Thirty years after Manchester United left Galatasaray with their Champions League hopes in tatters on one of the most notorious nights in the club’s history, they will return to “hell” for another do-or-die clash on Nov 29.
The Red Devils sit bottom of Group A and will be eliminated if they lose to Galatasaray in their penultimate fixture.
It is a predicament that brings back painful memories for United players and fans who ran the gauntlet of hate in Istanbul back in 1993.
Finally crowned English champions the previous season, United were confident of a long run in their first European Cup campaign since 1969.
A surprise 3-3 draw against Galatasaray in the second-round, first leg at Old Trafford put that ambition in peril, but even then United were not fully aware of the cauldron that awaited them in Turkey.
They were greeted at the airport by thousands of Galatasaray fans, one waving the infamous banner that said “Welcome to Hell”, while others threw missiles and menacingly drew their fingers across their throats.
Alex Ferguson, United’s manager then, described the intimidation as being “exposed to as much hostility and harassment I have ever known”.
The nightmare was only just beginning as United, clearly unsettled by the volcanic atmosphere in the Ali Sami Yen Stadium, failed to get the result they needed.
Galatasaray held on for the draw, knocking out United on away goals and sparking an appropriately chaotic finale.
United’s star striker Eric Cantona was attacked by a Turkish police officer wielding a truncheon after being sent off following the final whistle.
When midfielder Bryan Robson tried to come to Cantona’s rescue, he was left with six stitches in a cut arm after being thrown down concrete steps that led to the dressing room.
“The hatred was unbelievable. Even the police started to pick fights with us,” United midfielder Paul Ince said.
Defender Gary Pallister said the atmosphere in United’s matches at Anfield, home of arch-rivals Liverpool, seemed like a “tea party” in comparison to Galatasaray’s.
United’s team bus was bombarded with bricks and rocks on the way out of the stadium, prompting Ferguson to exclaim: “I never want to go back there again.”
Fast forward 30 years, they are returning to Turkey but United manager Erik ten Hag believes his team can handle the hostility.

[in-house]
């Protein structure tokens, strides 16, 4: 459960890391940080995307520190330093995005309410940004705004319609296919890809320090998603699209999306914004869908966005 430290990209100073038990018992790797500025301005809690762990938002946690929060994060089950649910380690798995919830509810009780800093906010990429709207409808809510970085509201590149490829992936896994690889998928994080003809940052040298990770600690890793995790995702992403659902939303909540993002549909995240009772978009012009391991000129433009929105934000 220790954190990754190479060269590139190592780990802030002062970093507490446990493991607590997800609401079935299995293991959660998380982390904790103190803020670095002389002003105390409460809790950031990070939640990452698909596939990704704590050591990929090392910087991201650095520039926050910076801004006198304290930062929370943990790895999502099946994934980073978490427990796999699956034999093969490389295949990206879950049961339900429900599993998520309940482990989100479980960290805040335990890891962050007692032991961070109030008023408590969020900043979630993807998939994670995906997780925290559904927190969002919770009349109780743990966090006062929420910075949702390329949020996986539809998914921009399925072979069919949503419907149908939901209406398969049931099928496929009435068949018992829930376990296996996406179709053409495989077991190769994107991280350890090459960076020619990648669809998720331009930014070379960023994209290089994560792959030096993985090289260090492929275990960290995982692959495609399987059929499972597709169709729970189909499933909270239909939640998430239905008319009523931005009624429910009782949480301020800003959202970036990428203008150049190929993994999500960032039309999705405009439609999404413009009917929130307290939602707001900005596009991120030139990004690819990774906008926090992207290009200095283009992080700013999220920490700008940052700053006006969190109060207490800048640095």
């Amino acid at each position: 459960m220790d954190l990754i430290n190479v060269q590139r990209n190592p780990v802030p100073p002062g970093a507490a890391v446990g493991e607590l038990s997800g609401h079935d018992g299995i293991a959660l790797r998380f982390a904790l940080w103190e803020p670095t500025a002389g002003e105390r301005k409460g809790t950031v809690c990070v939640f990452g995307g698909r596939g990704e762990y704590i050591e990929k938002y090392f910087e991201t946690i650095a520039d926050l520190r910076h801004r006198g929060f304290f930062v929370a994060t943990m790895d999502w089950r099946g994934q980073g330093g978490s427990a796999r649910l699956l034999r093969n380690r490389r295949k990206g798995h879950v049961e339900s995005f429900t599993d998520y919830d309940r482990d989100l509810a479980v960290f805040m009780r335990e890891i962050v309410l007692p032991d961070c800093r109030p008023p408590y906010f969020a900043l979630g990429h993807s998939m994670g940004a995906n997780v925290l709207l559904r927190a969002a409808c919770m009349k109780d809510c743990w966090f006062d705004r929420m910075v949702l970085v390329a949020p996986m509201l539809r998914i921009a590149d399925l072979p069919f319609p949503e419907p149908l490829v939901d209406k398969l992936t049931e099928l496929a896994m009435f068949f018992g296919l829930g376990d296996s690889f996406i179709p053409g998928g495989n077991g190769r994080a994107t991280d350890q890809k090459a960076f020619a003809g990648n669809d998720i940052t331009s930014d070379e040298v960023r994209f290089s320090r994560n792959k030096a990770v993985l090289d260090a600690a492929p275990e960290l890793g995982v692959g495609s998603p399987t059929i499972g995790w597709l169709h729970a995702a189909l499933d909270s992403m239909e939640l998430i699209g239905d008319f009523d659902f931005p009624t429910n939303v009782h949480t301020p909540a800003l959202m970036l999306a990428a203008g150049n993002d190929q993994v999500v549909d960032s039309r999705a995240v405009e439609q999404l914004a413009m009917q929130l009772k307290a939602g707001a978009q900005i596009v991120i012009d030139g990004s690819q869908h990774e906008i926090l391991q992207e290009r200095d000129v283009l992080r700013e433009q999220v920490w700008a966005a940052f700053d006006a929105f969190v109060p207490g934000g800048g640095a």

“You could see that this team has personality and character in hostile environments, like in Copenhagen. We deal with it,” the 53-year-old Dutchman said.
“I feel quite comfortable (away from home). You have to stay calm in your head, don’t get too emotional. You have to control it.
“Don’t give them anything. We know how to deal with it, we know what we can do and we are confident. We have to make it our game.”
Captain Bruno Fernandes added: “We know that’s going to be tough, but we have to think that we can do it because we have done it in the past in difficult situations. Galatasaray away is going to be great, is going to be an amazing atmosphere. We prepare for that.”
Galatasaray have been a house of horrors for United, who have failed to win any of their three visits, losing their most recent encounter there 1-0 in the 2012-13 Champions League group stage.
Although the Ali Sami Yen Stadium closed in 2011, there is little doubt Galatasaray fans can replicate the wall of sound that greeted United three decades ago when they meet at the 52,600-capacity RAMS Park.
Ten Hag’s side can take heart from the way they survived a hostile Goodison Park to beat Everton 3-0 in the English Premier League over the weekend.
He will also be boosted by the return of Rasmus Hojlund and Antony from injury, while Marcus Rashford is suspended. The Red Devils have won two in a row while keeping two clean sheets.
Emerging unscathed from their latest visit to the Galatasaray inferno would be another significant step in the right direction for the manager and his troubled team. AFP